"Er isst eine Kartoffel."

Translation:He is eating a potato.

5 years ago

51 Comments


https://www.duolingo.com/SLeason

My gut instinct told ne "he is a potato" but as duolingo was grading it... I realized I probably wasn't right

1 year ago

https://www.duolingo.com/Rhiannon219247

Wait do you live in germany it looks like it or you just took a photo if toring or found picture online

8 months ago

https://www.duolingo.com/kevineaton6

she is an egg! gets me every time mate....

1 year ago

https://www.duolingo.com/Gcatflan

me too! I thought he was totally a potatoe, but I decided to check. it didin't seem right

3 months ago

https://www.duolingo.com/fehrerdef
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Well, it could be both. Acustically you can't discriminate "ist" and "isst". Of course "isst" is much more plausible, but maybe Duo accepts "ist" as well.

3 months ago

https://www.duolingo.com/R0dluvan

Is there any way to tell the difference between "ist" and "isst" here, from pronunciation?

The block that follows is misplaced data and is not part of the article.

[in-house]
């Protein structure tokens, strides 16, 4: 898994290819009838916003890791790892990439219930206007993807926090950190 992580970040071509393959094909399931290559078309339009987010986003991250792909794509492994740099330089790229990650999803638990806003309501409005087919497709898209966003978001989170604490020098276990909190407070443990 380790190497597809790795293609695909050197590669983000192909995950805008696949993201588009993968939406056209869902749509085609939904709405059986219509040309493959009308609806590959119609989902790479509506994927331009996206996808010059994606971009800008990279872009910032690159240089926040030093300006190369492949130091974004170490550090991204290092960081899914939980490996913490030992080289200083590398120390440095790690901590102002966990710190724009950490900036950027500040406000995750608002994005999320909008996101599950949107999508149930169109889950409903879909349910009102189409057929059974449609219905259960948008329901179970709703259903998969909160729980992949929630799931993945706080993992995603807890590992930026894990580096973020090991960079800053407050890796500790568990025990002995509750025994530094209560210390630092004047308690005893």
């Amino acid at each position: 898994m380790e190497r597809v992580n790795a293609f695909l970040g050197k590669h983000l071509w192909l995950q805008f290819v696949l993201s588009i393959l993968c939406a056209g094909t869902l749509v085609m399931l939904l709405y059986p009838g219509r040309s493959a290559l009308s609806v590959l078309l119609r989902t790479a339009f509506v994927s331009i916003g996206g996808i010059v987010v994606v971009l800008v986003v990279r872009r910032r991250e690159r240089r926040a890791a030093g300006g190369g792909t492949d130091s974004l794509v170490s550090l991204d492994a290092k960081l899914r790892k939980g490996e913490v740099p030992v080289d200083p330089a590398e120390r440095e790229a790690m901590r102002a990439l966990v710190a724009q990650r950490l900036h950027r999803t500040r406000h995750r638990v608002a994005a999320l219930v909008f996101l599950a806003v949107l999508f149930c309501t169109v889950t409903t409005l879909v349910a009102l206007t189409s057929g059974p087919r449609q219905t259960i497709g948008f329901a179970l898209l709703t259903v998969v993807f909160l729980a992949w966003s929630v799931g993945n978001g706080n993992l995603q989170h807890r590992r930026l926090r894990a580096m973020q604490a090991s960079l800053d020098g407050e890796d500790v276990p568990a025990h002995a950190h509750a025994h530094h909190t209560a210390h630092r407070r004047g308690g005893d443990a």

4 years ago

https://www.duolingo.com/ExoticMatter

Not really, unless you count the non-standard pronunciation of ist, /ɪs/. However, that is a homophone of iss, which is another form of essen. So you can't win against this homophone.

3 years ago

https://www.duolingo.com/Izaak384161

So you have to rely on context alone?

1 year ago

https://www.duolingo.com/fehrerdef
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yes, but that shouldn't be too difficult

1 year ago

https://www.duolingo.com/veganpanda

There's little context on Duo, it seems guess work to me.

10 months ago

https://www.duolingo.com/fehrerdef